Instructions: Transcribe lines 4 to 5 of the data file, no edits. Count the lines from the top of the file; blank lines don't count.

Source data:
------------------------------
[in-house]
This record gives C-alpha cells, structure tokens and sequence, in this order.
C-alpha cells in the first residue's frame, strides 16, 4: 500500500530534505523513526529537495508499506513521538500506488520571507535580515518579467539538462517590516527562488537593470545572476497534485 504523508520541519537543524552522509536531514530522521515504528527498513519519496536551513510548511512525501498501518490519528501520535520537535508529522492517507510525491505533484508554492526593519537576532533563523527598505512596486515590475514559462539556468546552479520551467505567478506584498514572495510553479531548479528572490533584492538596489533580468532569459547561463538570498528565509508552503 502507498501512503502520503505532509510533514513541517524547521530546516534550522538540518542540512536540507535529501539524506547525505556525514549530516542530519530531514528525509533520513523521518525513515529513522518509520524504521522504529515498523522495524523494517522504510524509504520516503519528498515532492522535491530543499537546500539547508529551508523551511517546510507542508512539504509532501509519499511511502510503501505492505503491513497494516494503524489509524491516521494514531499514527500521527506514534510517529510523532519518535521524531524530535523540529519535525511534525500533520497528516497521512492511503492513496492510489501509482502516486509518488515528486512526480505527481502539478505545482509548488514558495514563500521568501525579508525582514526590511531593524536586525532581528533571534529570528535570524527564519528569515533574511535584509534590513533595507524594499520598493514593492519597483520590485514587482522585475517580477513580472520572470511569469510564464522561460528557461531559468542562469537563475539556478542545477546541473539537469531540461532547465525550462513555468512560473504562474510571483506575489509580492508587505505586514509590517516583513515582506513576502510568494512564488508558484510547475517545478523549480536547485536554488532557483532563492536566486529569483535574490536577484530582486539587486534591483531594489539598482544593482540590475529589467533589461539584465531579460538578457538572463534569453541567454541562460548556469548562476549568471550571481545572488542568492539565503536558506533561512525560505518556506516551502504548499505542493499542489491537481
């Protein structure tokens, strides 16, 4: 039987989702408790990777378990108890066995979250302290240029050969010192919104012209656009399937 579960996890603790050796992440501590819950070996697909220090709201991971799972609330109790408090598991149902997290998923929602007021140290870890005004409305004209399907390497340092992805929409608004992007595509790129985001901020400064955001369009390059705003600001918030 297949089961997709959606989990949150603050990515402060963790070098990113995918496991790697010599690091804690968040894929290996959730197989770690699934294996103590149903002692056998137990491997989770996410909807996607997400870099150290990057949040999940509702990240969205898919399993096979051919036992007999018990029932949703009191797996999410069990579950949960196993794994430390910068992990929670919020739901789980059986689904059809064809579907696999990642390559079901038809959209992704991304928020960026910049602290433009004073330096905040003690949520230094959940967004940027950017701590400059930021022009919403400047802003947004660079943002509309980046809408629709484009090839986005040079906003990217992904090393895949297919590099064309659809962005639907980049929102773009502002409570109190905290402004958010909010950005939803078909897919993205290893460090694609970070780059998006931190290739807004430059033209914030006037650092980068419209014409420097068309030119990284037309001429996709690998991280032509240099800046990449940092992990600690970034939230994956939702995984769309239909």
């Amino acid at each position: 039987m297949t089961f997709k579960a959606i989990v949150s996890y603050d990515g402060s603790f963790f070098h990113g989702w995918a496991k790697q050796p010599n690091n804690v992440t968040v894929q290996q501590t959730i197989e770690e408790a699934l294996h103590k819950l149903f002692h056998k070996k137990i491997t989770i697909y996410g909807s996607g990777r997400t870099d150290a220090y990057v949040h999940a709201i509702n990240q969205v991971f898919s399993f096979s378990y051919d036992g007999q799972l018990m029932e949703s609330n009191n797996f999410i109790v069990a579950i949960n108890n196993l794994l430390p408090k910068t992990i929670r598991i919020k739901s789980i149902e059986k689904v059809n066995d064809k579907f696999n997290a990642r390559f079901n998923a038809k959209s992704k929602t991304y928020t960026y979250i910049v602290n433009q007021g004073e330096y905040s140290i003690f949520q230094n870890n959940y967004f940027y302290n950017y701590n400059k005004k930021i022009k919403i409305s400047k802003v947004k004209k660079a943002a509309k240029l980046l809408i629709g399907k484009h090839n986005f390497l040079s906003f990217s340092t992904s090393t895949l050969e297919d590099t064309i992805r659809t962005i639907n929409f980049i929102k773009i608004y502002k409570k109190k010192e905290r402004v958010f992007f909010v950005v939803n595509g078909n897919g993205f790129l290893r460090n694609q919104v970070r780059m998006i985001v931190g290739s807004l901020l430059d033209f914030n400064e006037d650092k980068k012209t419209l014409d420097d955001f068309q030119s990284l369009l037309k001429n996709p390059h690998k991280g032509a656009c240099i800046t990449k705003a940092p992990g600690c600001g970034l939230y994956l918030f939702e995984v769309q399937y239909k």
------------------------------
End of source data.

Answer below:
């Protein structure tokens, strides 16, 4: 039987989702408790990777378990108890066995979250302290240029050969010192919104012209656009399937 579960996890603790050796992440501590819950070996697909220090709201991971799972609330109790408090598991149902997290998923929602007021140290870890005004409305004209399907390497340092992805929409608004992007595509790129985001901020400064955001369009390059705003600001918030 297949089961997709959606989990949150603050990515402060963790070098990113995918496991790697010599690091804690968040894929290996959730197989770690699934294996103590149903002692056998137990491997989770996410909807996607997400870099150290990057949040999940509702990240969205898919399993096979051919036992007999018990029932949703009191797996999410069990579950949960196993794994430390910068992990929670919020739901789980059986689904059809064809579907696999990642390559079901038809959209992704991304928020960026910049602290433009004073330096905040003690949520230094959940967004940027950017701590400059930021022009919403400047802003947004660079943002509309980046809408629709484009090839986005040079906003990217992904090393895949297919590099064309659809962005639907980049929102773009502002409570109190905290402004958010909010950005939803078909897919993205290893460090694609970070780059998006931190290739807004430059033209914030006037650092980068419209014409420097068309030119990284037309001429996709690998991280032509240099800046990449940092992990600690970034939230994956939702995984769309239909």
């Amino acid at each position: 039987m297949t089961f997709k579960a959606i989990v949150s996890y603050d990515g402060s603790f963790f070098h990113g989702w995918a496991k790697q050796p010599n690091n804690v992440t968040v894929q290996q501590t959730i197989e770690e408790a699934l294996h103590k819950l149903f002692h056998k070996k137990i491997t989770i697909y996410g909807s996607g990777r997400t870099d150290a220090y990057v949040h999940a709201i509702n990240q969205v991971f898919s399993f096979s378990y051919d036992g007999q799972l018990m029932e949703s609330n009191n797996f999410i109790v069990a579950i949960n108890n196993l794994l430390p408090k910068t992990i929670r598991i919020k739901s789980i149902e059986k689904v059809n066995d064809k579907f696999n997290a990642r390559f079901n998923a038809k959209s992704k929602t991304y928020t960026y979250i910049v602290n433009q007021g004073e330096y905040s140290i003690f949520q230094n870890n959940y967004f940027y302290n950017y701590n400059k005004k930021i022009k919403i409305s400047k802003v947004k004209k660079a943002a509309k240029l980046l809408i629709g399907k484009h090839n986005f390497l040079s906003f990217s340092t992904s090393t895949l050969e297919d590099t064309i992805r659809t962005i639907n929409f980049i929102k773009i608004y502002k409570k109190k010192e905290r402004v958010f992007f909010v950005v939803n595509g078909n897919g993205f790129l290893r460090n694609q919104v970070r780059m998006i985001v931190g290739s807004l901020l430059d033209f914030n400064e006037d650092k980068k012209t419209l014409d420097d955001f068309q030119s990284l369009l037309k001429n996709p390059h690998k991280g032509a656009c240099i800046t990449k705003a940092p992990g600690c600001g970034l939230y994956l918030f939702e995984v769309q399937y239909k």